The impact of the shortage of breast milk substitutes once again exposes the structural problem faced by mothers in the U.S.
The lack of infant formula on supermarket shelves in the U.S. and the first cries for help from parents have sparked a public debate about breastfeeding. People have been saying things like, “Why are mothers even complaining about having too little baby formula? They should just breastfeed their babies!” In doing so, they once again lay the blame for the crisis on those who are already carrying multiple burdens.
The reasons why a woman might not breastfeed her baby after birth are numerous. Some women simply don’t produce enough milk, which is particularly common after premature births. Other women have a medical problem affecting their breasts that makes breastfeeding impossible. Alternatively — and this problem should be solved — women are unable to breastfeed their newborn due to their job situation. Especially in the U.S., paid parental leave is something exotic. Mothers in low-income households need to get back to work as quickly as possible in order to earn money. As a result, they simply do not have time to pump, chill and feed their baby milk for approximately 20 minutes every couple of hours.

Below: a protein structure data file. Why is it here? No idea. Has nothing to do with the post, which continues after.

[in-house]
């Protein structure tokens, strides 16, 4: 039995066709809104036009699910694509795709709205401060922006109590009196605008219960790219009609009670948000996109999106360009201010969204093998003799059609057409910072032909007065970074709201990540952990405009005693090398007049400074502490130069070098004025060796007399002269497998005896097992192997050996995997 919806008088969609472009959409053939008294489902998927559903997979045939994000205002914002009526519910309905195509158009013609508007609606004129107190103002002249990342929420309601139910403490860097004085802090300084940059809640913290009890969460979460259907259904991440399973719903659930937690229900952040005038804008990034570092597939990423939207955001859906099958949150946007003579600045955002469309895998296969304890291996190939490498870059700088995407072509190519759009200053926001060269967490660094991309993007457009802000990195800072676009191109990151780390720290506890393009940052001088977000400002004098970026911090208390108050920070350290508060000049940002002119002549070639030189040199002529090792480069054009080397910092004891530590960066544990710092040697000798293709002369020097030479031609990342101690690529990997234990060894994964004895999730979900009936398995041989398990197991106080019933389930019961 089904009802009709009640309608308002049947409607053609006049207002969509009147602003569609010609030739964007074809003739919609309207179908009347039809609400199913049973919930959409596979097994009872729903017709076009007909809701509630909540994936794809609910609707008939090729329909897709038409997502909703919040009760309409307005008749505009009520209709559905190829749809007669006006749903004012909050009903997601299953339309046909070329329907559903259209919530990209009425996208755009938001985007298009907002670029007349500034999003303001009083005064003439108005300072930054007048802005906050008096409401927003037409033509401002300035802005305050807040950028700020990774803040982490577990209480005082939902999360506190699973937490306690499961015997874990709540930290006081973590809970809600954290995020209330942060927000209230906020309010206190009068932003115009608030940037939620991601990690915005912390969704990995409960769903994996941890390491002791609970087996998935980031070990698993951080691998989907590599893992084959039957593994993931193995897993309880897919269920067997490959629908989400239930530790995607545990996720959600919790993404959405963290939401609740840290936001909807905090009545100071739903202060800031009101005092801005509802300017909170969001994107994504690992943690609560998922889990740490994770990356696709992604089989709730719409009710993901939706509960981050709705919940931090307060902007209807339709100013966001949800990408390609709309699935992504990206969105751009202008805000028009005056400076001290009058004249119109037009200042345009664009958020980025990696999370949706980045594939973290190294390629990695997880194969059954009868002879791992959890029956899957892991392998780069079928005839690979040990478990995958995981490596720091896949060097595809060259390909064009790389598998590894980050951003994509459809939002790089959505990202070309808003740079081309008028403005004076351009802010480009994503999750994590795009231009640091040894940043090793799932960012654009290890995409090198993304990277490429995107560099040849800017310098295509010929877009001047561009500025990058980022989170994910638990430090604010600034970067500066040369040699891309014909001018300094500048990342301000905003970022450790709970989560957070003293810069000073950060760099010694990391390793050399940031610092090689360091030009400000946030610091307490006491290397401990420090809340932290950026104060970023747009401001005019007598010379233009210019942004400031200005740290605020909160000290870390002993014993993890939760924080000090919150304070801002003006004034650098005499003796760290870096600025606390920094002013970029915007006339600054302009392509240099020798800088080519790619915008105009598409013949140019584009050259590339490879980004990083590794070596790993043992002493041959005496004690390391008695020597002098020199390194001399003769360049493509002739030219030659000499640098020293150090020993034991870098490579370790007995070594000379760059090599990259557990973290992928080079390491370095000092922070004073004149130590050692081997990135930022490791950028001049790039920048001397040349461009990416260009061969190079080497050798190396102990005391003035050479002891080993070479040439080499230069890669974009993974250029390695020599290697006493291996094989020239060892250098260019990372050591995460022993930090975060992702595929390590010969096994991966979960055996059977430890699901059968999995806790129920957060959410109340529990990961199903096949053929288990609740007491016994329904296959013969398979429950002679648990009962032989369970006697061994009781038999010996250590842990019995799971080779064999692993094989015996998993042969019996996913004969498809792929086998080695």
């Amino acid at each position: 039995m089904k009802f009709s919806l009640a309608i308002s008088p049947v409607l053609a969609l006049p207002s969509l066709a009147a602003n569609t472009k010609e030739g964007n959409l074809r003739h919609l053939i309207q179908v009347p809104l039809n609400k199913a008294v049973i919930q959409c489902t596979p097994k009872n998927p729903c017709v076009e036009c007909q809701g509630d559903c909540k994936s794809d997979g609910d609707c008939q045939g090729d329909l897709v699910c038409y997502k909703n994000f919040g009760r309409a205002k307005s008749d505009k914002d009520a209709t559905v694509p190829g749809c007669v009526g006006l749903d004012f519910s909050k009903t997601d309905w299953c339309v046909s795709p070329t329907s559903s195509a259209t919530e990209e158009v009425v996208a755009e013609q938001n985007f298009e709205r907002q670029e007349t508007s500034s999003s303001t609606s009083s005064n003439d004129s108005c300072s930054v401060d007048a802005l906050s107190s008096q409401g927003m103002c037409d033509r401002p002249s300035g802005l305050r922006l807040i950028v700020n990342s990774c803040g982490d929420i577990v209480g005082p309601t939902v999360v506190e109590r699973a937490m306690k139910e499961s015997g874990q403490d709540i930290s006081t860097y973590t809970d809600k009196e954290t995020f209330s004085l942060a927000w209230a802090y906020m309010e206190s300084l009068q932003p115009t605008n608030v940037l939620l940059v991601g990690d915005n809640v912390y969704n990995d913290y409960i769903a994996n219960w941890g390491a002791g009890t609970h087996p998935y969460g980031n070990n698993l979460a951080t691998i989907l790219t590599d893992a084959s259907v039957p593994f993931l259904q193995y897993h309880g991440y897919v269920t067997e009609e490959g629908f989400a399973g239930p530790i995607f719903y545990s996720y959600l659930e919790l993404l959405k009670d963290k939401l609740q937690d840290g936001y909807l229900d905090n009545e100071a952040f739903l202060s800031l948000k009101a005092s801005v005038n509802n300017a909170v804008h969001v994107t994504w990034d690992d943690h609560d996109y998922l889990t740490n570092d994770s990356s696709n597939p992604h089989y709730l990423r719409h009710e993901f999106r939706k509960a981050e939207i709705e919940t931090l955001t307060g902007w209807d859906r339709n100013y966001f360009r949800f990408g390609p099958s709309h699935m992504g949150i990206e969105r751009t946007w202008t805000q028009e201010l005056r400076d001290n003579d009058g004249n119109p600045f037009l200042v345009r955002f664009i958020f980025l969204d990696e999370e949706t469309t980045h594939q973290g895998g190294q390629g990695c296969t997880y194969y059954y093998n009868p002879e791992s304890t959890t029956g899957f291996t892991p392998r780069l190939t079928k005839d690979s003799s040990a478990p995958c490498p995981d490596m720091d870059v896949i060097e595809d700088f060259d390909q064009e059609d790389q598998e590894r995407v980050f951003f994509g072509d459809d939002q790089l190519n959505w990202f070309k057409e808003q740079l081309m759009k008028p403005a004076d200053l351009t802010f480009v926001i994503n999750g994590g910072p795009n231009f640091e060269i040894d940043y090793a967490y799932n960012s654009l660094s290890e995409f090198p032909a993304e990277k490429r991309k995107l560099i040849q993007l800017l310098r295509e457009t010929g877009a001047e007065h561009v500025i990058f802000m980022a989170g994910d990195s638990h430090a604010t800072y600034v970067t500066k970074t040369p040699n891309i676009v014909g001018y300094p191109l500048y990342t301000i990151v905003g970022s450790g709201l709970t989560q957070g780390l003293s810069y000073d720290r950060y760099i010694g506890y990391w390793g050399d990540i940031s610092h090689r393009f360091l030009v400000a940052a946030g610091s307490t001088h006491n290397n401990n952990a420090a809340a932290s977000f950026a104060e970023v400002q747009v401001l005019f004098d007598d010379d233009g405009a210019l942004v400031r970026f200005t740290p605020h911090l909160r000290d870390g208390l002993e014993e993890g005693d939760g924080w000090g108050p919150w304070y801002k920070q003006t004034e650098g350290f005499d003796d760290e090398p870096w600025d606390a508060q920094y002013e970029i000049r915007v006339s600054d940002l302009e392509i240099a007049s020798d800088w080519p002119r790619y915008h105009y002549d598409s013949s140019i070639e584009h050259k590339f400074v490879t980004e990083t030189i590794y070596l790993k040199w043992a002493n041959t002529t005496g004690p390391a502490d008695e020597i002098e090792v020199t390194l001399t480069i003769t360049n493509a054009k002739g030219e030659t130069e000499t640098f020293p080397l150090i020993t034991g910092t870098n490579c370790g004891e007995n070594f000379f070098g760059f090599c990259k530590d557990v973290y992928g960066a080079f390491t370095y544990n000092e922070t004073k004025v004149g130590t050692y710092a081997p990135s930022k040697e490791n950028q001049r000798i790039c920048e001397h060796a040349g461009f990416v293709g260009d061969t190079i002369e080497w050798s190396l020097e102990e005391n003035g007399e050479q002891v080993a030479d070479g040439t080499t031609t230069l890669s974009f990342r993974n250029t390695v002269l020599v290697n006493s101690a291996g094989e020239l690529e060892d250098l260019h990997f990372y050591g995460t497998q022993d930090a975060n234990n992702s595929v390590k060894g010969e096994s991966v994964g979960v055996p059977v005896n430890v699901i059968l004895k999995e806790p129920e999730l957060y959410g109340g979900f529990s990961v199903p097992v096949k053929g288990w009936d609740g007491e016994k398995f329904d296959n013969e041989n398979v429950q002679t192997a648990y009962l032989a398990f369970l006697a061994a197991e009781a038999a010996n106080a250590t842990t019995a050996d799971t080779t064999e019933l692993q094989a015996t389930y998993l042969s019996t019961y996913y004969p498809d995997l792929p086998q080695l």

Because almost half of all breast milk substitutes produced in the U.S. are financed by the government, poor people are particularly affected by the infant formula crisis. It is time for the U.S. to create an environment in which women can decide for themselves whether to breastfeed.